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Now Landing Near LAX: More Endangered Butterflies!

Photo by stonebird via Flickr
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Things are looking up for the El Segundo Blue Butterfly, an endangered species that flutter about a preserve located near Los Angeles International Airport: Their population has risen about 8 percent over the last year.

"An entomology consulting firm placed the population of the butterfly in the 200-acre Dunes Habitat Preserve west of LAX at between 120,610 and 125,920," reports City News Service.

The El Segundo Blue Butterfly has struggled to survive in the wake of urban growth:

The El Segundo blue historically resided in El Segundo sand dunes, whose active area historically covered about 4.5 square miles (1295 hectares, 3200 acres), including interrupted extensions to the north into what is present-day Ocean Park, and southerly to Malaga Cove in Palos Verdes. The butterfly is now restricted to three locations in what is left of those dunes.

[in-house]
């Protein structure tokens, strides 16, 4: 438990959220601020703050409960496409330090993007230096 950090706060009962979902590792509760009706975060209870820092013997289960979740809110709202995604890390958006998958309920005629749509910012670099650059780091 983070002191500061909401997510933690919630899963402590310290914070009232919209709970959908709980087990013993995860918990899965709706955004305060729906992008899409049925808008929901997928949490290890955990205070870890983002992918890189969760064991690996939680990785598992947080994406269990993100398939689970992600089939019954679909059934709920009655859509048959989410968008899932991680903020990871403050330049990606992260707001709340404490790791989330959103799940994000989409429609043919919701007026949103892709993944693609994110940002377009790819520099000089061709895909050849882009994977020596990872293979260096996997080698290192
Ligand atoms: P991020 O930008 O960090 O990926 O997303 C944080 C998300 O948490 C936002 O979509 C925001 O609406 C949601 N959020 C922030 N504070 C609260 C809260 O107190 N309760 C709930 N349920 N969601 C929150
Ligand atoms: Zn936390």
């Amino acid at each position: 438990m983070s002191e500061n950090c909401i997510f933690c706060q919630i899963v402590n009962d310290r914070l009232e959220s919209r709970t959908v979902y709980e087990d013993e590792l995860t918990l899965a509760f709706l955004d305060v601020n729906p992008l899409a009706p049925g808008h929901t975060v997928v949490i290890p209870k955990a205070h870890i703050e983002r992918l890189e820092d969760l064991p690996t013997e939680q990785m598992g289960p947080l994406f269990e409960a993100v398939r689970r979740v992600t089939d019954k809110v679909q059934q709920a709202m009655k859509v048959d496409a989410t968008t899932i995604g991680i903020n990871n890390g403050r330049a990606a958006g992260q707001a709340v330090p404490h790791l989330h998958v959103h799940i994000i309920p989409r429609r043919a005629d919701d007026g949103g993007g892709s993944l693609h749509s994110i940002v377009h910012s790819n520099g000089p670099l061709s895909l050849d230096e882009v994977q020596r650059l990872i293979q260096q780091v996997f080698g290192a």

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The butterfly also happened to be among the first insects put on the federal endangered species list back in 1976. The city department that owns LAX created the Dunes Habitat in 1986 with a goal of preserving the coastal buckwheat plant, which is the only source of food for the El Segundo Blue Butterfly.

An uptick in population is welcome news for these beautiful little creatures.